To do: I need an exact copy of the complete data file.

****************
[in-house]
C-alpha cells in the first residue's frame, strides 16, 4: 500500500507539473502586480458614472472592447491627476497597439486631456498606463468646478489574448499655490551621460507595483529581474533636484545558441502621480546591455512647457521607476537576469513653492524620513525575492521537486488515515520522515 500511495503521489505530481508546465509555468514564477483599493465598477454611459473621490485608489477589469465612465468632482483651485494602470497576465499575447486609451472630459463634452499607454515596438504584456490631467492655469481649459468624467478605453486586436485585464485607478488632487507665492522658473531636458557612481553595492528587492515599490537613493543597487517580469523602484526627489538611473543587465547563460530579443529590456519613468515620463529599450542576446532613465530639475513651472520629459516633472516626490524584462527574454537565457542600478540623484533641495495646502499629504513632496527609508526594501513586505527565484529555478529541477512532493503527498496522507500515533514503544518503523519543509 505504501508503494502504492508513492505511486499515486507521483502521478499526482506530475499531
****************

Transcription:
[in-house]
C-alpha cells in the first residue's frame, strides 16, 4: 500500500507539473502586480458614472472592447491627476497597439486631456498606463468646478489574448499655490551621460507595483529581474533636484545558441502621480546591455512647457521607476537576469513653492524620513525575492521537486488515515520522515 500511495503521489505530481508546465509555468514564477483599493465598477454611459473621490485608489477589469465612465468632482483651485494602470497576465499575447486609451472630459463634452499607454515596438504584456490631467492655469481649459468624467478605453486586436485585464485607478488632487507665492522658473531636458557612481553595492528587492515599490537613493543597487517580469523602484526627489538611473543587465547563460530579443529590456519613468515620463529599450542576446532613465530639475513651472520629459516633472516626490524584462527574454537565457542600478540623484533641495495646502499629504513632496527609508526594501513586505527565484529555478529541477512532493503527498496522507500515533514503544518503523519543509 505504501508503494502504492508513492505511486499515486507521483502521478499526482506530475499531